Corrige ENAC Anglais 2005

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CORRECTION TIREE DES TEXTES ORIGINAUX SUR LE SITE BBC. By Cap ten 1 CCTV schemes in town centres do not stop drunken street violence breaking out, according to new research. But cameras do alert police to assaults and reduce the number of people treated at casualty departments. Scientists also say CCTV has reduced the severity of injuries suffered in street brawls. But the study, published in the Injury Prevention journal, concludes there is no evidence of the surveillance systems having a deterrent effect. It says: "The benefit of CCTV might lie less in preventing such offences... but more in facilitating a faster police response to arguments or assaults in public spaces, which limits their duration and therefore reduces the incidence and seriousness of injury." Experts from the University Hospital of Cardiff, who carried out the research, also concluded official police statistics on violent crime were inadequate and "inappropriate". They found police statistics recorded only a quarter of assaults leading to treatment in casualty departments. The evidence shows you can't rely on police violence statistics as an accurate measure of violence in the community The authors of the study say it was the first to compare police and hospital data and that its four year time span was longer than other CCTV evaluations. They studied police reports of street violence from 1995 to 1999 in five randomly chosen towns ...
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CORRECTION TIREE DES TEXTES ORIGINAUX SUR LE SITE BBC.
By Cap ten
1
CCTV
schemes
in town centres do not stop drunken street violence breaking out,
according to new research.
But cameras do alert police to assaults and reduce the number of people treated at
casualty
departments. Scientists also say CCTV has reduced the severity of injuries suffered in street
brawls.
But the study, published in the Injury Prevention journal, concludes there is no evidence of the
surveillance systems having a
deterrent
effect.
It says: "The benefit of CCTV might lie less in preventing such offences... but more in facilitating a
faster police response to arguments or assaults in public spaces, which limits their
duration
and
therefore reduces the incidence and seriousness of injury."
Experts from the University Hospital of Cardiff, who carried out the research, also concluded official
police statistics on violent crime were inadequate and "inappropriate".
They found police statistics recorded only a quarter of assaults leading to treatment in casualty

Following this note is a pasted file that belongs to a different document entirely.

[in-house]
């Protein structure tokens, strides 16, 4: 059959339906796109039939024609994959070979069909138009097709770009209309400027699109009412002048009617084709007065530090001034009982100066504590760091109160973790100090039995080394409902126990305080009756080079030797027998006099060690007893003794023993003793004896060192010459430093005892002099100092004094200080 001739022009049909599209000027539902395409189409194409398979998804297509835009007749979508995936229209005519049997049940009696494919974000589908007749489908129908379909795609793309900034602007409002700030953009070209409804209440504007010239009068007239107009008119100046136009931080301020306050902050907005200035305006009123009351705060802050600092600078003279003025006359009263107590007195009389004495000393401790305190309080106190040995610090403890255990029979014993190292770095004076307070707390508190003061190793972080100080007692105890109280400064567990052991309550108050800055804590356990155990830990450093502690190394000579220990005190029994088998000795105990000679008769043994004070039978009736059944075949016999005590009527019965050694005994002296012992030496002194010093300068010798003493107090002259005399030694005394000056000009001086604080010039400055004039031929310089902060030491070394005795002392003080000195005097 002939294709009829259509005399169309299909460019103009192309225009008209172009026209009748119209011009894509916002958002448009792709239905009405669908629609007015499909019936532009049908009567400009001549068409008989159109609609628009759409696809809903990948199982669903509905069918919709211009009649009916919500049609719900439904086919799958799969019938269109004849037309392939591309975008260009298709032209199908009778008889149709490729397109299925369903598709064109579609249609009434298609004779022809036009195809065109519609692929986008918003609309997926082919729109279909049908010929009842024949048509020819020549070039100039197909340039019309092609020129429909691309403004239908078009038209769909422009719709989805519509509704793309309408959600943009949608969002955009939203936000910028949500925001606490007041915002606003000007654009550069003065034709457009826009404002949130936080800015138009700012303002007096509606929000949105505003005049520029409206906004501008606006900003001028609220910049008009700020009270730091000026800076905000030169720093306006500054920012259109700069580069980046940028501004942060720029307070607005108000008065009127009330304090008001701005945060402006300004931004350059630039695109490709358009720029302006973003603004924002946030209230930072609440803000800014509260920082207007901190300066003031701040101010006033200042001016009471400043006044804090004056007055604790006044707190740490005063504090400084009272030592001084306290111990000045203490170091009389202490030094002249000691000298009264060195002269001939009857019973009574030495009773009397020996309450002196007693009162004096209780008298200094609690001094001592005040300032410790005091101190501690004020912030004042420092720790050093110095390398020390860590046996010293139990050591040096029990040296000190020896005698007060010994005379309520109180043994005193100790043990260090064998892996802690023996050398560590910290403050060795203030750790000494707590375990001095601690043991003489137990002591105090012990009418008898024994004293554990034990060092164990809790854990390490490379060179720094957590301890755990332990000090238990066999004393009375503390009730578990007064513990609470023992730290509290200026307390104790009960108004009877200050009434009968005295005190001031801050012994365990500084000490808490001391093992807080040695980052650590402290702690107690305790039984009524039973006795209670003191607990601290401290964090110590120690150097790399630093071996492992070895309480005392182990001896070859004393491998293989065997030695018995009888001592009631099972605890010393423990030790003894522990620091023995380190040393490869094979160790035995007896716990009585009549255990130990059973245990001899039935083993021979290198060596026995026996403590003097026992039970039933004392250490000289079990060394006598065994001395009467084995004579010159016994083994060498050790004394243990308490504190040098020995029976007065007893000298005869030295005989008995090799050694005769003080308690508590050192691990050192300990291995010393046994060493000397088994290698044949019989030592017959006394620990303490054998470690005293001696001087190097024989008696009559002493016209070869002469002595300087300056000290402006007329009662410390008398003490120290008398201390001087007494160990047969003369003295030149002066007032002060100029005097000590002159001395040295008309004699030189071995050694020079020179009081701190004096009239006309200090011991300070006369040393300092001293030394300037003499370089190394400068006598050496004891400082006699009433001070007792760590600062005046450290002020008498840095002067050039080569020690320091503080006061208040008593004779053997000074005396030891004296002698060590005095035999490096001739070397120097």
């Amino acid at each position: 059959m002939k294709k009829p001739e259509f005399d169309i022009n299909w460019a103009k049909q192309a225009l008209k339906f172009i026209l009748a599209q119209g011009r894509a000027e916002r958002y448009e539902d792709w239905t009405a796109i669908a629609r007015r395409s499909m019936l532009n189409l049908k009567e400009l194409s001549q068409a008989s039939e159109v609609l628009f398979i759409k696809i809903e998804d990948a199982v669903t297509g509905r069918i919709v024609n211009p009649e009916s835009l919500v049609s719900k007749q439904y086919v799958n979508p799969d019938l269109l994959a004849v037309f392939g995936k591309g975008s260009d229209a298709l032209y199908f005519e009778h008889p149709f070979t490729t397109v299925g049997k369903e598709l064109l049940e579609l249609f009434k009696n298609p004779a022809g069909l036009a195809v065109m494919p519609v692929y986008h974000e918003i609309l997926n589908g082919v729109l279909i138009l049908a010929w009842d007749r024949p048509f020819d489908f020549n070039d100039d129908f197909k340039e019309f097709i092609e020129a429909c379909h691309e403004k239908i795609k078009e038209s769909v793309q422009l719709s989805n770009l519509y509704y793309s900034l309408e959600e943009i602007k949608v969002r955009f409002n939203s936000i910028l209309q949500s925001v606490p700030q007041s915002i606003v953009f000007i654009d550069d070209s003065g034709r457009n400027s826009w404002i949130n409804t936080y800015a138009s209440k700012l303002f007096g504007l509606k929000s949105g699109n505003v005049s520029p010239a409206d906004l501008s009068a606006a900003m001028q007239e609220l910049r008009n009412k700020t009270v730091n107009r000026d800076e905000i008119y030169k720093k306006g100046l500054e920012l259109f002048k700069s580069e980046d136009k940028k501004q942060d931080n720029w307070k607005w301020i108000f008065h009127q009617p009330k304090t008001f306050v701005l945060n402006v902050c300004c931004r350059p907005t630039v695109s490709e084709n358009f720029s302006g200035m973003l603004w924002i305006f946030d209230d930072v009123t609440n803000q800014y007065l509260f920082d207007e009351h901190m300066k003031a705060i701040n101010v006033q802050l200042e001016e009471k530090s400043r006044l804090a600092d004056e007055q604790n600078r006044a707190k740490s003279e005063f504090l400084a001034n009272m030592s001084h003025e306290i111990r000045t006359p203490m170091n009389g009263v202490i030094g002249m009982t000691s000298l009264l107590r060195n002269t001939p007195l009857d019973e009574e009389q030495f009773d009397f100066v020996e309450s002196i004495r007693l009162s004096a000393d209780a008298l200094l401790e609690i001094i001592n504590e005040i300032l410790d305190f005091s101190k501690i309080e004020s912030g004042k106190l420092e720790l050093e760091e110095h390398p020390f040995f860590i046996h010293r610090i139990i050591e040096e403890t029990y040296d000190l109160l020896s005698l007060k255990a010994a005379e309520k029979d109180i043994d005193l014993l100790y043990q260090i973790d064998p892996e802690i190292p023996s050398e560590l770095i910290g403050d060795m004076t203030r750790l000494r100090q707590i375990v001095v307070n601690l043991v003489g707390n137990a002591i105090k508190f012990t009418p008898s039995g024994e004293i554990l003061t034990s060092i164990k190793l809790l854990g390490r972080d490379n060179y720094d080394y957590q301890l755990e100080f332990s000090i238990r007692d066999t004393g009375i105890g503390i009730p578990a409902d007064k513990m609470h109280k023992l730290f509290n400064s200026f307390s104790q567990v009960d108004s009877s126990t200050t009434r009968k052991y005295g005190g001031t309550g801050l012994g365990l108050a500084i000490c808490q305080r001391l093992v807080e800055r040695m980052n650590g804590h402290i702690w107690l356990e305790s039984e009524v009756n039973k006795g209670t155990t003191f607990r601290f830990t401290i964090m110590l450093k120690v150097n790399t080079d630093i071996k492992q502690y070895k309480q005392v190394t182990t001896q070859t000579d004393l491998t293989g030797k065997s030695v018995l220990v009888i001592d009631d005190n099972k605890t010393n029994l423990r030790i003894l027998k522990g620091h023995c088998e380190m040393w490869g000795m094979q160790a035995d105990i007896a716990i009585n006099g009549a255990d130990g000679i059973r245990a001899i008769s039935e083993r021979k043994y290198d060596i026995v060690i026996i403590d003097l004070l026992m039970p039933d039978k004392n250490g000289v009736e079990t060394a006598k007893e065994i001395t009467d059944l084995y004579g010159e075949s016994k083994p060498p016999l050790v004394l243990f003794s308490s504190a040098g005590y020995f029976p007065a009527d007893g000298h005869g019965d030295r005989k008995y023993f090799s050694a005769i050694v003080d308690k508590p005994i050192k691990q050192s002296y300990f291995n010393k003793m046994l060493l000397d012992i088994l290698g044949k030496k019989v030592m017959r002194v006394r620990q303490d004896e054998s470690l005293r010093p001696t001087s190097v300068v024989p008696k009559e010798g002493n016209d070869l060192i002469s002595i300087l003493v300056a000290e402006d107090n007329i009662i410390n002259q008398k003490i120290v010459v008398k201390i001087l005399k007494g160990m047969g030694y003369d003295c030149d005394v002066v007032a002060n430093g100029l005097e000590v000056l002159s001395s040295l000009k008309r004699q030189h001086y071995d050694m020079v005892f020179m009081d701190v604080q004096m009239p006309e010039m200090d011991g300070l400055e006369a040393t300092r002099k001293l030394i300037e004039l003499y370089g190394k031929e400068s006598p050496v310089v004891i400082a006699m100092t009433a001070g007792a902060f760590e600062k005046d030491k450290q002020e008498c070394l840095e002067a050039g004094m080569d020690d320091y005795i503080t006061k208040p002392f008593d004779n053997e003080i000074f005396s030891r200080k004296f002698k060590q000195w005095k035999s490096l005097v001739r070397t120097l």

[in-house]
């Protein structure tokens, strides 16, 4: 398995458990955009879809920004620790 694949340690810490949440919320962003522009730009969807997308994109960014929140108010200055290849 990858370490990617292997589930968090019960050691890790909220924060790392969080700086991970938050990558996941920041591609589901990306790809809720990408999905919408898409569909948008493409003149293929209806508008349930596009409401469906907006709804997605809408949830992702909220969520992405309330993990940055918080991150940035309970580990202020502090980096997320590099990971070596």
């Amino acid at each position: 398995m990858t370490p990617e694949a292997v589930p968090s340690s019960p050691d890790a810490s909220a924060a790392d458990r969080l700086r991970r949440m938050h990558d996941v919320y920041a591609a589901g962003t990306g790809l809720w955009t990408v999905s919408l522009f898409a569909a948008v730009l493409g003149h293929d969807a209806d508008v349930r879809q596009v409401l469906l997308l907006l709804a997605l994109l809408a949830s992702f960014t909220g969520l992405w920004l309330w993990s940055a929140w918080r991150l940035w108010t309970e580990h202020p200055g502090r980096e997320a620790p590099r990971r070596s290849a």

departments.
The evidence shows you can't rely on police violence statistics as an accurate measure of violence
in the community
The authors of the study say it was the first to compare police and hospital data and that its four
year time
span
was longer than other CCTV evaluations.
They studied police reports of street violence from 1995 to 1999 in five
randomly
chosen towns
where CCTV was installed in 1997 - Ashford, Eastbourne, Lincoln, Newport in the Isle of Wight and
Peterborough.
The data was compared with towns that had no surveillance cameras at the time - Chelmsford,
Poole, Derby, Scarborough and Huntingdon.
They then checked casualty department records for the treatments of assaults over the same
period.
In the areas with CCTV the number of people treated for injuries after assaults fell by 3%, while
the number of violent offences detected by police rose by 11%.
In the towns not
covered
by CCTV the numbers needing treatment rose 11%, but violent offences
detected by police remained the same.
Co-author Jonathan Shepherd, a professor of oral and maxillofacial surgery, said: "The evidence
shows you can't
rely
on police violence statistics as an accurate measure of violence in the
community.
"True measures have got to take into account injury data from local hospitals as well as police
information."
The
findings
echo government research published last year that concluded CCTV was not as useful
in the fight against crime as was previously thought.
That research also concluded that better illumination could be a cheap way of cutting illegal
activity, especially in crime
hotspots
.
2
Weak trade holds down pay rises
Pay
rises
at services and manufacturing firms averaged 3.2% in the past few
months, according to the CBI.
That left settlements
pegged
at broadly the same rate throughout 2003. Private sector
deals
were "benign", posing no threat to inflation, the CBI added
"But this should not be
overstated,
at least for the moment, as private sector settlements
are currently at a low base."
However, the continuing decline in UK's unemployment rate held the potential to fuel a
increase in wages, the CBI
warned
.
3
Opening doors to university
Are the working-classes
storming
the ivy-clad walls of British universities or is the door
still firmly slammed shut on all but a token few?
This question - which lies at the heart of the arguments over top-up
fees
- was highlighted by the
latest university "league tables" based on student 'access'.
At first sight, they made gloomy reading for supporters of wider access. The top universities still
seem to form a social, as well as an academic, elite.
Oxford and Cambridge take just 9% of their students from the lowest three socio-economic groups.